Photo Credit: Zsolt Demecs
Members of the rabbinic team at the ribbon-cutting ceremony at Csengele kosher slaughterhouse opening in Hungary, July 2020. Chief Ashkenazi Rabbi David Lau is at center; Chabad Rabbi Shlomo Köves of Hungary is second from right.

The Chief Rabbinical Council of Israel approved on Monday the importation of glatt-kosher certified foie gras to Israel—an item that has not been non-glatt-kosher in the past.

A member of the Chief Rabbinical Council, Rabbi Simcha Weiss, together with geese experts Professor Ari Z. Zivotofsky and Rabbi Roei Ginon from Chief Rabbinate, visited a slaughterhouse in Hungary last year operating under the EMIH‒Hungarian Jewish Community Association, headed by Chabad Rabbi Shlomo Köves, to closely monitor the process of fattening the birds.

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Upon his return to Israel, a team was set up in order to develop a program to allow the importation of goose-liver products with a glatt-kosher certification.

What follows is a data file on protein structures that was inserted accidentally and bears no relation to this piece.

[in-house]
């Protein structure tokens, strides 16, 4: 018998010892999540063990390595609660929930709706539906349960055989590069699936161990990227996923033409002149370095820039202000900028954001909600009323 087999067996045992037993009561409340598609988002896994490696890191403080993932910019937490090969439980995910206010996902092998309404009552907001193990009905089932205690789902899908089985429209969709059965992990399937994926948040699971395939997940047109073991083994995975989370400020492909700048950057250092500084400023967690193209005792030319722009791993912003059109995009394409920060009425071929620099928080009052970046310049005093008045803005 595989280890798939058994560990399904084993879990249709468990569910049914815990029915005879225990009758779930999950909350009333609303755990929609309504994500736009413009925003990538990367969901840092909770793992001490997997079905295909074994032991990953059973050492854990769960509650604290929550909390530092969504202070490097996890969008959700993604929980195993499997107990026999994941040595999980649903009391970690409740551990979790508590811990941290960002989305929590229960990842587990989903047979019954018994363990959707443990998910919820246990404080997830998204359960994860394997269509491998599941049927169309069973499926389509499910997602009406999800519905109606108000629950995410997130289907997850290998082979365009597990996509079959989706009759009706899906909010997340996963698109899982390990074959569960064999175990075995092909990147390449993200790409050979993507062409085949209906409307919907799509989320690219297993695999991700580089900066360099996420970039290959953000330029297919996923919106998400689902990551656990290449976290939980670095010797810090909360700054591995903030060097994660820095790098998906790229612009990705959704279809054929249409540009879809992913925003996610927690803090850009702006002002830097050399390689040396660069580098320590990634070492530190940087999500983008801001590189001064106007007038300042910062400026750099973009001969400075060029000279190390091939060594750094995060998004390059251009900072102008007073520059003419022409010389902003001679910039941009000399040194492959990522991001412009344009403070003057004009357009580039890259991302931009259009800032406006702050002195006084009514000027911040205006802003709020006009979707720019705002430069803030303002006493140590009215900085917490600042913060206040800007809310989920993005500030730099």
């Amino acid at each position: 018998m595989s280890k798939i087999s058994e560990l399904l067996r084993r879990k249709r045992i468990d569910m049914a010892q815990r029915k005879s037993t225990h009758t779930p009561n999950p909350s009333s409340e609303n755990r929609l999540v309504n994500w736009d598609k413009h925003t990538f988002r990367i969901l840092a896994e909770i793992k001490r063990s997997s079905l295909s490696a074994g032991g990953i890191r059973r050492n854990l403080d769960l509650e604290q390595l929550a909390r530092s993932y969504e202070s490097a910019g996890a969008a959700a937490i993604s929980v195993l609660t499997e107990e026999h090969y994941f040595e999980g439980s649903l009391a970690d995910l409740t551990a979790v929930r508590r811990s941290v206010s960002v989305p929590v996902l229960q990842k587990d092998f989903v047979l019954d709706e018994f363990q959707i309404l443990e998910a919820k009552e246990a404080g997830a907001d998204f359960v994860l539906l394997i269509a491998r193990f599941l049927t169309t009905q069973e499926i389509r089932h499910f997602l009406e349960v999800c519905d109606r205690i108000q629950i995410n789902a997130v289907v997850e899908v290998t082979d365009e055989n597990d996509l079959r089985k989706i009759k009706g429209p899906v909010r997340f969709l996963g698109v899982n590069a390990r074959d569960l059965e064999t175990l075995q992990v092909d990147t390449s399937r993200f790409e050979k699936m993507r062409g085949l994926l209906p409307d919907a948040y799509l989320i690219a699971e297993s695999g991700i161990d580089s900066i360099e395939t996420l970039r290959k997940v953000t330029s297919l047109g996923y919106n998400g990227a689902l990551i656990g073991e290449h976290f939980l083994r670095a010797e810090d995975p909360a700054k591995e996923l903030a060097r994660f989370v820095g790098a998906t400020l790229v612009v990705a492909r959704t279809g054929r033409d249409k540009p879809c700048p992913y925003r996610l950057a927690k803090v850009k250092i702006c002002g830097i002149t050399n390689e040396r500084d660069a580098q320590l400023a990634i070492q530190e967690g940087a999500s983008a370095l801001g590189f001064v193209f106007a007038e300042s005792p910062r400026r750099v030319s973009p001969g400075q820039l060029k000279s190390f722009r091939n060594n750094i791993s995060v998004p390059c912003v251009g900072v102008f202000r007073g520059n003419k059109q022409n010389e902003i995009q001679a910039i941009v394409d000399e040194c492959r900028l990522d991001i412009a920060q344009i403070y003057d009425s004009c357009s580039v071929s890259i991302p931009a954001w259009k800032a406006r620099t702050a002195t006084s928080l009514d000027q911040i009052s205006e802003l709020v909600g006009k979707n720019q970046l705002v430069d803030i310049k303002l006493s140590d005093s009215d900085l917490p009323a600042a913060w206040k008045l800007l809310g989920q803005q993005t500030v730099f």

On Monday, the Rabbinical Council approved the committee’s recommendations.

Csengele kosher slaughterhouse in Hungary has become the first (and for now, the only) to receive glatt-kosher certification for goose liver.

Importers of foie gras will now have to meet a number of new requirements in order for goose liver to be certified with as a glatt-kosher stamp, according to a document detailing the requirements developed by the Chief Rabbinical Council.

Among other things, it is required that the breeding and fattening farms be located within the same site.

The document also stipulates that food for the geese should minimize the chances of esophageal injury to the birds. For example, corn kernels should be prepared in such a way so that they would not retain any coarse and sharp edges, or contain any whole grains in the mix. It was also mandated that (force) feeding should be executed through a silicone tube without any sharp points.

The new regulations also call for supervisors to be made available to carry out inspections at the site of fattening and to closely monitor this process. In addition, slaughterhouses will have to be checked routinely by a mashgiach, a professional kashrut inspector.

Israel banned the local production of foie gras in 2003, and finally enforced that ban in 2006.

The Orthodox Union (OU) decided to stop certifying foie gras production in 2019, after the last local kosher producer shut down.

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